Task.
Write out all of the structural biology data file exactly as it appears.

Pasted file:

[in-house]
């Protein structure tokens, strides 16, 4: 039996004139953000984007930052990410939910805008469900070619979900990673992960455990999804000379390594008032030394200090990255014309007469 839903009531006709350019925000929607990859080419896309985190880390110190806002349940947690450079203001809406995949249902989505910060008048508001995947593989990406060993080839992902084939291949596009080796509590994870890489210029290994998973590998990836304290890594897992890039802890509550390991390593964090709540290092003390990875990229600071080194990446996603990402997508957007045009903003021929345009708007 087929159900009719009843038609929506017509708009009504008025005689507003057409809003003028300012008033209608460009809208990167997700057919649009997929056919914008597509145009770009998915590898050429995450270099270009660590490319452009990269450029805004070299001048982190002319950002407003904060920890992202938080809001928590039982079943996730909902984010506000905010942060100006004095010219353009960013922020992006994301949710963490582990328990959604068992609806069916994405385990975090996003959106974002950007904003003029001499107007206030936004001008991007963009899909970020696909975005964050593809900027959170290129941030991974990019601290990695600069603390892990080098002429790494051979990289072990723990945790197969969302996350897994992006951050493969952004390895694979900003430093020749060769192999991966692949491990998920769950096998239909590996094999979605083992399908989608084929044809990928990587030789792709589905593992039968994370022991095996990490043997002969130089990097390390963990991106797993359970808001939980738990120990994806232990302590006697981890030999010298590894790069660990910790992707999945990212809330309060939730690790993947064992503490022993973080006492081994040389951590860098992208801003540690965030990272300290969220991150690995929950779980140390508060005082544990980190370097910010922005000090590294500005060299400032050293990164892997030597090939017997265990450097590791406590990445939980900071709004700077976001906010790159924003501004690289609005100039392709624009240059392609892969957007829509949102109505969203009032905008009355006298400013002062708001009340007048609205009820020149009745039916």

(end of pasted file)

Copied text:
[in-house]
């Protein structure tokens, strides 16, 4: 039996004139953000984007930052990410939910805008469900070619979900990673992960455990999804000379390594008032030394200090990255014309007469 839903009531006709350019925000929607990859080419896309985190880390110190806002349940947690450079203001809406995949249902989505910060008048508001995947593989990406060993080839992902084939291949596009080796509590994870890489210029290994998973590998990836304290890594897992890039802890509550390991390593964090709540290092003390990875990229600071080194990446996603990402997508957007045009903003021929345009708007 087929159900009719009843038609929506017509708009009504008025005689507003057409809003003028300012008033209608460009809208990167997700057919649009997929056919914008597509145009770009998915590898050429995450270099270009660590490319452009990269450029805004070299001048982190002319950002407003904060920890992202938080809001928590039982079943996730909902984010506000905010942060100006004095010219353009960013922020992006994301949710963490582990328990959604068992609806069916994405385990975090996003959106974002950007904003003029001499107007206030936004001008991007963009899909970020696909975005964050593809900027959170290129941030991974990019601290990695600069603390892990080098002429790494051979990289072990723990945790197969969302996350897994992006951050493969952004390895694979900003430093020749060769192999991966692949491990998920769950096998239909590996094999979605083992399908989608084929044809990928990587030789792709589905593992039968994370022991095996990490043997002969130089990097390390963990991106797993359970808001939980738990120990994806232990302590006697981890030999010298590894790069660990910790992707999945990212809330309060939730690790993947064992503490022993973080006492081994040389951590860098992208801003540690965030990272300290969220991150690995929950779980140390508060005082544990980190370097910010922005000090590294500005060299400032050293990164892997030597090939017997265990450097590791406590990445939980900071709004700077976001906010790159924003501004690289609005100039392709624009240059392609892969957007829509949102109505969203009032905008009355006298400013002062708001009340007048609205009820020149009745039916």